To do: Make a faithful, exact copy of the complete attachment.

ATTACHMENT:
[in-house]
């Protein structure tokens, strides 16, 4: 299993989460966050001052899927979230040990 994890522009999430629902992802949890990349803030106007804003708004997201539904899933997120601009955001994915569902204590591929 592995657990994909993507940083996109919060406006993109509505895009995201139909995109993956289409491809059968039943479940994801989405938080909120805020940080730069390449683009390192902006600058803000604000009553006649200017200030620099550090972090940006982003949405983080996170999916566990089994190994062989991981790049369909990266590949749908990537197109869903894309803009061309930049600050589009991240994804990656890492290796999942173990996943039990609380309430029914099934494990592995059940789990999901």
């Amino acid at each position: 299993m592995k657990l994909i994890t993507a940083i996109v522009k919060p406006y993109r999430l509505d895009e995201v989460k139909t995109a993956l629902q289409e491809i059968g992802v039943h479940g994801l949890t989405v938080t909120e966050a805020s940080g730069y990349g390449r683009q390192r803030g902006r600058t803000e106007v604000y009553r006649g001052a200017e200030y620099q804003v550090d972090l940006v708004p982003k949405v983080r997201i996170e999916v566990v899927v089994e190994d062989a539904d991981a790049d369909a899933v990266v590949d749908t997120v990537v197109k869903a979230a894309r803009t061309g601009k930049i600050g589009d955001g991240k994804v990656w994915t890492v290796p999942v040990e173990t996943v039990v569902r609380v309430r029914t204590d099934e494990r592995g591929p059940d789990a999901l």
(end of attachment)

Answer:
[in-house]
């Protein structure tokens, strides 16, 4: 299993989460966050001052899927979230040990 994890522009999430629902992802949890990349803030106007804003708004997201539904899933997120601009955001994915569902204590591929 592995657990994909993507940083996109919060406006993109509505895009995201139909995109993956289409491809059968039943479940994801989405938080909120805020940080730069390449683009390192902006600058803000604000009553006649200017200030620099550090972090940006982003949405983080996170999916566990089994190994062989991981790049369909990266590949749908990537197109869903894309803009061309930049600050589009991240994804990656890492290796999942173990996943039990609380309430029914099934494990592995059940789990999901």
């Amino acid at each position: 299993m592995k657990l994909i994890t993507a940083i996109v522009k919060p406006y993109r999430l509505d895009e995201v989460k139909t995109a993956l629902q289409e491809i059968g992802v039943h479940g994801l949890t989405v938080t909120e966050a805020s940080g730069y990349g390449r683009q390192r803030g902006r600058t803000e106007v604000y009553r006649g001052a200017e200030y620099q804003v550090d972090l940006v708004p982003k949405v983080r997201i996170e999916v566990v899927v089994e190994d062989a539904d991981a790049d369909a899933v990266v590949d749908t997120v990537v197109k869903a979230a894309r803009t061309g601009k930049i600050g589009d955001g991240k994804v990656w994915t890492v290796p999942v040990e173990t996943v039990v569902r609380v309430r029914t204590d099934e494990r592995g591929p059940d789990a999901l």